The above photo was taken at the market by the second class bus station of Antigua. Below is a scene from the Thursday market at Chichicastenango, where the women shown prepared a great breakfast of beans, eggs, fried plantains, and atole (a hot corn beverage) for just a few quetzales.
These Women Prepared a Great Breakfast for Me in Chichicastenango
Many of these markets are great places to have a meal. I remember having venado (venison) with rice and fresh corn tortillas at the main market in Mérida, Yucatán years ago. The food is usually good and inexpensive, probably your best best for cheap food anywhere in Latin America. Of course, not all markets are good; but I have fond memories of many simple, tasty meals. There is never any pretense: It is quite simply the food of he people.
At Chichicastenango, I also bought a beautiful straw hat for the latter part of my trip in the jungle. I expected heat and sun, but I found that I had created something of a bugbear about visiting the jungle. Although I didn’t need the hat, it sits right next to my computer as I write this. I always admire the multicolor woven hatband that came with it.
A Protest Around La Unión Hold Up My Trip
As I have written before, the biggest transportation problem on my trip was getting from Copán, Honduras to Rio Dulce, Guatemala. In the end, I was right. There had at one time been shuttle buses that made the trip, but either they had been canceled or occurred only during certain times. In the end, I cut a deal with a Honduran travel agency called Baseline Tours out of the Café ViaVia to hire a car and driver to:
- Drive me to Rio Dulce
- Allow for a one- or two-hour stopover at the Maya ruins of Quiriguá on the way
I wound up paying 1,700 Guatemalan quetzales (about $217) for a car and driver to take me there. I could have taken public transportation for much cheaper, but it would have thrown a monkey wrench into my schedule. I would have had to take a collectívo to the Guatemalan border at El Florido, a Litegua bus to Chiquimula, and an (unspecified) second class bus to Quirigua, where I would have had to spend the night. And then, I would have had to face the chore of a bus from Quiriguá to Morales, and from Morales to Rio Dulce. So I spent the money and adhered to my schedule.
Except there was one little unforeseen difficulty. Midway between El Florido and Chiquimula, the highway was closed in both directions because the residents of La Unión were protesting en masse some government dictate or malfeasance. For an hour and a half, I sat in the car reading my Kindle when—quite suddenly—the local police (shown above) started letting traffic through.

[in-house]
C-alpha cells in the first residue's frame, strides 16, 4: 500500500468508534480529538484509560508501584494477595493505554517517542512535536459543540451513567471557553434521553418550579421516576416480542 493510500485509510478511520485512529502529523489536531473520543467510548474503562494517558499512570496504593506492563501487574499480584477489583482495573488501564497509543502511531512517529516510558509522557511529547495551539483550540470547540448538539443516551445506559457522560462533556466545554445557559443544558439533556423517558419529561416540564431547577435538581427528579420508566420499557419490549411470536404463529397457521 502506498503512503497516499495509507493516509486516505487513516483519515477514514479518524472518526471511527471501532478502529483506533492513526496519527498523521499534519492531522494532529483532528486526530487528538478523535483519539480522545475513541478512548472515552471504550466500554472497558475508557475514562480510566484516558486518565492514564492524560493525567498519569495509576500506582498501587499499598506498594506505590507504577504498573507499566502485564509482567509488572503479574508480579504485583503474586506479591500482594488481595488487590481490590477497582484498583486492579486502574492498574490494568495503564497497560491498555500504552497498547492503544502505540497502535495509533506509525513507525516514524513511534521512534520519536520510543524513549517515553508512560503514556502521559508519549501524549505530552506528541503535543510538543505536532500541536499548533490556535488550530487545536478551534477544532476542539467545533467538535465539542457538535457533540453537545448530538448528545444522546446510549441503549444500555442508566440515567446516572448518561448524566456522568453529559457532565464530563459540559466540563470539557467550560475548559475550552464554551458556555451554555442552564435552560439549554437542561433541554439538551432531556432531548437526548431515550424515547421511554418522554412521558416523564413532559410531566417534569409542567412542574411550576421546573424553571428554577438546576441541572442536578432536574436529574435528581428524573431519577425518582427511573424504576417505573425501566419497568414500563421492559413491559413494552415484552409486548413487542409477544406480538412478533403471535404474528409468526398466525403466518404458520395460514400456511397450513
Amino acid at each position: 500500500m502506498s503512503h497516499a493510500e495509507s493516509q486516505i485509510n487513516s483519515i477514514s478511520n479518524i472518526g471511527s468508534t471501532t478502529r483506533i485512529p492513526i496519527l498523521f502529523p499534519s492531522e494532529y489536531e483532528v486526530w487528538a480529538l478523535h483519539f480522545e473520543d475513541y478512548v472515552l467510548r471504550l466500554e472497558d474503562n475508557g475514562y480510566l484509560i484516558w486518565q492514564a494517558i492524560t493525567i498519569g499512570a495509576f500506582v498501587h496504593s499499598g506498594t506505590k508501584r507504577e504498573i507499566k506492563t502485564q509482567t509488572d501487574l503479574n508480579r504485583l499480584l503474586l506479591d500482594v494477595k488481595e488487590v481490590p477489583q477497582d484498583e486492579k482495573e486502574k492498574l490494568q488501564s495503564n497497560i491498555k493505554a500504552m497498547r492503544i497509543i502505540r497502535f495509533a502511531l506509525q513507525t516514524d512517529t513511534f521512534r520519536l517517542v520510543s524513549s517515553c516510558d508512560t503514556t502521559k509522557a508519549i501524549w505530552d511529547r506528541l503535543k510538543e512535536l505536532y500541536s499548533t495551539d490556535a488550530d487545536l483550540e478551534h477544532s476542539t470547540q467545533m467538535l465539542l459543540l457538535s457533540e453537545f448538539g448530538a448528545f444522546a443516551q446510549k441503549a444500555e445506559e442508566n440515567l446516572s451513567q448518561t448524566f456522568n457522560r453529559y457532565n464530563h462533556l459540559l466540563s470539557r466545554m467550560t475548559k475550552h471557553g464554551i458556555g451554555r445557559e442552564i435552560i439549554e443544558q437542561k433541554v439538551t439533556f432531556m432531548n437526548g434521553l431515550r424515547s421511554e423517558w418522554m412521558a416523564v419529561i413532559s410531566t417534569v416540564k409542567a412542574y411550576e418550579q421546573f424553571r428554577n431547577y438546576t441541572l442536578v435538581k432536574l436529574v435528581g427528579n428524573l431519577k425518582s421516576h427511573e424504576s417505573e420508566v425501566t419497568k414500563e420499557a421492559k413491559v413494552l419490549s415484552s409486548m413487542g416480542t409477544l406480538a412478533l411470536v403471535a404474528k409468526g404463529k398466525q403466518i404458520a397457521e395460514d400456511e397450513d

It is not unusual to find whole towns in Latin America shutting down access to and from their towns while they make their point to the government. Bolivia is particularly notorious for this type of action.
In the end, I got to Quiriguá and Rio Dulce with time to spare. It was not an accident that I left early, around 8 AM, to allow for this sort of hindrance.
A Poor Man’s Speed Bump: Just Stretch a Thick Rope Across the Road
It’s not unusual to find speed bumps or humps on suburban residential streets in the U.S., but Mexico and other Latin American countries put their speed bumps on major roads that cut through populated areas. In Mexico they were called topes; in, Guatemala, tumulos. It was in Honduras that I first encountered speed bumps that were thick ropes stretched across the highway. In the above photo, the rope is on the main street through Rio Dulce (a.k.a. Fronteras).
On the route I took from Copán, Honduras, to Rio Dulce, it seems that we went over a hundred or more speed bumps. Every community seemed to have them on the main highway from Zacapa to Puerto Barrios and the Petén.
Bathroom Break at Poptún
There I was in Rio Dulce. I spent one day on a boat ride to and from Livingston, and another day trying to get information on how to get to Flores in the Petén. One of my guidebooks named two travel agencies that were on a street just north of Bruno’s, where I was staying. I spent hours going up and down streets and not finding anything that looked like a travel agency, let alone a shuttle bus service. Besides, I had the feeling that the type of people who hung out in Rio Dulce weren’t all that interested in visiting Tikal.
Finally, I decided to take a public bus to Flores. Litegua didn’t go there. I saw no office for Dorado. Fortunately, the Fuente del Norte (FDN) office was very helpful. There was a 9:30 AM bus for Flores for only 65 quetzales ($8.30 in dollars). The bus started in Guatemala City around midnight and wound up, some fifteen hours later in Flores. Technically, it was a first class bus; but I had been warned that Fuente del Norte was less than cream of the crop.
The next morning, I showed up at the FDN office just as it was opening around 9 AM. I sat down in the waiting room. Fortunately, the bus arrived just after 9:30. Being a de paso bus (i.e., filled with passengers from earlier points on the route). Sometimes, a de paso bus arrives filled to capacity with passengers; this one had space for all the passengers who were waiting at the Rio Dulce office. Among the passengers who a British and a German couple. Other than myself, the rest of the passengers were Maya.
I had been prepared for a grueling ride, and it was that. I was wearing an adult diaper in case the ride lasted long without any restroom breaks. (Fortunately, there was a bathroom break in Poptún, midway along the route.) The ride was fiercely uncomfortable because all the bus seats appeared to be broken in different ways. And, as the bus barreled down the highway at high speed, I felt I was being shaken, not stirred.
At least the bus got me there in one piece.